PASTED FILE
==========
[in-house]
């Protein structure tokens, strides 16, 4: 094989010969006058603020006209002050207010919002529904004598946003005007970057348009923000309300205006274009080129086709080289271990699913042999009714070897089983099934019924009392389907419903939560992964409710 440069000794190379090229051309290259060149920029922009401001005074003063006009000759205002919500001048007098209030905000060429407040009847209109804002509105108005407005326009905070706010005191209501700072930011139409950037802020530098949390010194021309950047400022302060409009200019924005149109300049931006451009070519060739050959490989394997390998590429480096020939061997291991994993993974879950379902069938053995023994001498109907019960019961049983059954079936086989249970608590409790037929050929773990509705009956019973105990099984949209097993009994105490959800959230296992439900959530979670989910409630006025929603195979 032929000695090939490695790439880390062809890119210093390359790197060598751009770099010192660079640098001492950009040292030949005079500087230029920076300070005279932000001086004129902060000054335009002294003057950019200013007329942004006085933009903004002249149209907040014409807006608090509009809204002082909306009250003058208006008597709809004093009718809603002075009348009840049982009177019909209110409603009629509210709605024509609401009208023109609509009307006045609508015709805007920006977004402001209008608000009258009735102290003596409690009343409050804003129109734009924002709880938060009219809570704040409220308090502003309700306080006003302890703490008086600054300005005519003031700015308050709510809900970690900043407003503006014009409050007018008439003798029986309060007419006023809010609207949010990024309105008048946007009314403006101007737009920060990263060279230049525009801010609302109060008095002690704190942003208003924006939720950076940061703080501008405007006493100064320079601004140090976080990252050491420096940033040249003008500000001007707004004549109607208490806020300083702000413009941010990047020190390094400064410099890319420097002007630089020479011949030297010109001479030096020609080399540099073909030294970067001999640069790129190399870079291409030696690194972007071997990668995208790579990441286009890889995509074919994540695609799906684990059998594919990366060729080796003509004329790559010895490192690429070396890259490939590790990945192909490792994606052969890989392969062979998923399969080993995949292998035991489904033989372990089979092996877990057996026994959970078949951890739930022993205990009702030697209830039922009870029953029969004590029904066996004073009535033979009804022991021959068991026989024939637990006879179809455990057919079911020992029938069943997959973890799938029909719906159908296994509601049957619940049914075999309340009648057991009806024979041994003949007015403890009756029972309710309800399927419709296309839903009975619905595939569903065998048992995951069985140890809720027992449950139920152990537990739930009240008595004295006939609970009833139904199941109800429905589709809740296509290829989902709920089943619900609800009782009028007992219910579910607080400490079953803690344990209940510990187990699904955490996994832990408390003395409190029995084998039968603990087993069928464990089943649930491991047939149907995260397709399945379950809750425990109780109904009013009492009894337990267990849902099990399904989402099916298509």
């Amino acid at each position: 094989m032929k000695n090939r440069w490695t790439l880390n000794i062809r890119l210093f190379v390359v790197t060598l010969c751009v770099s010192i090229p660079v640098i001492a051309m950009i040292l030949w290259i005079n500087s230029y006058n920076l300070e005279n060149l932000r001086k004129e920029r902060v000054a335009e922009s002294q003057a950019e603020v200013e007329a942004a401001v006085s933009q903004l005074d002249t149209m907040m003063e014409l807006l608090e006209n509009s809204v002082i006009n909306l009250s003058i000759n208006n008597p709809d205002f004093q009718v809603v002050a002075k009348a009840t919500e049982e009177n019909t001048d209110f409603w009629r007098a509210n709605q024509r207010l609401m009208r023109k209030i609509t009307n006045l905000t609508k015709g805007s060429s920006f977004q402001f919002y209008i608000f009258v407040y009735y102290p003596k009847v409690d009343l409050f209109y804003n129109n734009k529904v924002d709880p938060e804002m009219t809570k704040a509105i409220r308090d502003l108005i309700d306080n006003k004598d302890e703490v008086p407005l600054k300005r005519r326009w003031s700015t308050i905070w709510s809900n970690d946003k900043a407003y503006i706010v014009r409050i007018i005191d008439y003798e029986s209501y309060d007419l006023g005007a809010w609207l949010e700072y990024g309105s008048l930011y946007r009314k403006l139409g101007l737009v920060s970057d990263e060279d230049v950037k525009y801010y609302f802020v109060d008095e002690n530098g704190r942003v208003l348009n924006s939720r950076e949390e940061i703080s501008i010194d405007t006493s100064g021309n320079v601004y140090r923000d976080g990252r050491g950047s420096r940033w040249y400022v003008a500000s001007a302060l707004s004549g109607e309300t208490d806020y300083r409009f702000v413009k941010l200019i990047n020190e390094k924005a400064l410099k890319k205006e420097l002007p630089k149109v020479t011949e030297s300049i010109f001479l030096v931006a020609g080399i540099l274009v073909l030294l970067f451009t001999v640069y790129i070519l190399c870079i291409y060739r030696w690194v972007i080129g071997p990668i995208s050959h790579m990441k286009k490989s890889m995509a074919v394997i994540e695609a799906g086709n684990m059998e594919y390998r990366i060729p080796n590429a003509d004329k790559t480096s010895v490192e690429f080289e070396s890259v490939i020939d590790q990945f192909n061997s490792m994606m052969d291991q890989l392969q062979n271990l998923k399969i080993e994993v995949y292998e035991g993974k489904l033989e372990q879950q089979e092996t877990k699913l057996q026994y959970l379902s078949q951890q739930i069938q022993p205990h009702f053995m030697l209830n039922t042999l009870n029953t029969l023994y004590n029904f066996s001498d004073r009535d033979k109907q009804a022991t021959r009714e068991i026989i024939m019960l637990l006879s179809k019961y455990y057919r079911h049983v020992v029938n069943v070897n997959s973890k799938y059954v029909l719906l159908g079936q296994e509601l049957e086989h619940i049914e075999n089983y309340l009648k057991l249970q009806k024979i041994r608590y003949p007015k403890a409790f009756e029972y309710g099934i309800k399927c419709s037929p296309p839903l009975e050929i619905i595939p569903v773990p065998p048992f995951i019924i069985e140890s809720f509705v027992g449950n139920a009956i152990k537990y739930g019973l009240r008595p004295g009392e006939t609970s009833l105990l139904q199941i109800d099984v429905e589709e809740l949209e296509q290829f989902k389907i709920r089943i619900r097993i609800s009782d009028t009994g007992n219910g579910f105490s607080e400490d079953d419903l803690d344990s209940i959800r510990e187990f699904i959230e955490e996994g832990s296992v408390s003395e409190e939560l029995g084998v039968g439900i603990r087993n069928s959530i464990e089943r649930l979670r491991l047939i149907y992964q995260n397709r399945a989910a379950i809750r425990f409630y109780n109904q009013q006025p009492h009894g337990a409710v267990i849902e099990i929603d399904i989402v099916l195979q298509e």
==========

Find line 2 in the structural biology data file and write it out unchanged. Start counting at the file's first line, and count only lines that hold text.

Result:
């Protein structure tokens, strides 16, 4: 094989010969006058603020006209002050207010919002529904004598946003005007970057348009923000309300205006274009080129086709080289271990699913042999009714070897089983099934019924009392389907419903939560992964409710 440069000794190379090229051309290259060149920029922009401001005074003063006009000759205002919500001048007098209030905000060429407040009847209109804002509105108005407005326009905070706010005191209501700072930011139409950037802020530098949390010194021309950047400022302060409009200019924005149109300049931006451009070519060739050959490989394997390998590429480096020939061997291991994993993974879950379902069938053995023994001498109907019960019961049983059954079936086989249970608590409790037929050929773990509705009956019973105990099984949209097993009994105490959800959230296992439900959530979670989910409630006025929603195979 032929000695090939490695790439880390062809890119210093390359790197060598751009770099010192660079640098001492950009040292030949005079500087230029920076300070005279932000001086004129902060000054335009002294003057950019200013007329942004006085933009903004002249149209907040014409807006608090509009809204002082909306009250003058208006008597709809004093009718809603002075009348009840049982009177019909209110409603009629509210709605024509609401009208023109609509009307006045609508015709805007920006977004402001209008608000009258009735102290003596409690009343409050804003129109734009924002709880938060009219809570704040409220308090502003309700306080006003302890703490008086600054300005005519003031700015308050709510809900970690900043407003503006014009409050007018008439003798029986309060007419006023809010609207949010990024309105008048946007009314403006101007737009920060990263060279230049525009801010609302109060008095002690704190942003208003924006939720950076940061703080501008405007006493100064320079601004140090976080990252050491420096940033040249003008500000001007707004004549109607208490806020300083702000413009941010990047020190390094400064410099890319420097002007630089020479011949030297010109001479030096020609080399540099073909030294970067001999640069790129190399870079291409030696690194972007071997990668995208790579990441286009890889995509074919994540695609799906684990059998594919990366060729080796003509004329790559010895490192690429070396890259490939590790990945192909490792994606052969890989392969062979998923399969080993995949292998035991489904033989372990089979092996877990057996026994959970078949951890739930022993205990009702030697209830039922009870029953029969004590029904066996004073009535033979009804022991021959068991026989024939637990006879179809455990057919079911020992029938069943997959973890799938029909719906159908296994509601049957619940049914075999309340009648057991009806024979041994003949007015403890009756029972309710309800399927419709296309839903009975619905595939569903065998048992995951069985140890809720027992449950139920152990537990739930009240008595004295006939609970009833139904199941109800429905589709809740296509290829989902709920089943619900609800009782009028007992219910579910607080400490079953803690344990209940510990187990699904955490996994832990408390003395409190029995084998039968603990087993069928464990089943649930491991047939149907995260397709399945379950809750425990109780109904009013009492009894337990267990849902099990399904989402099916298509």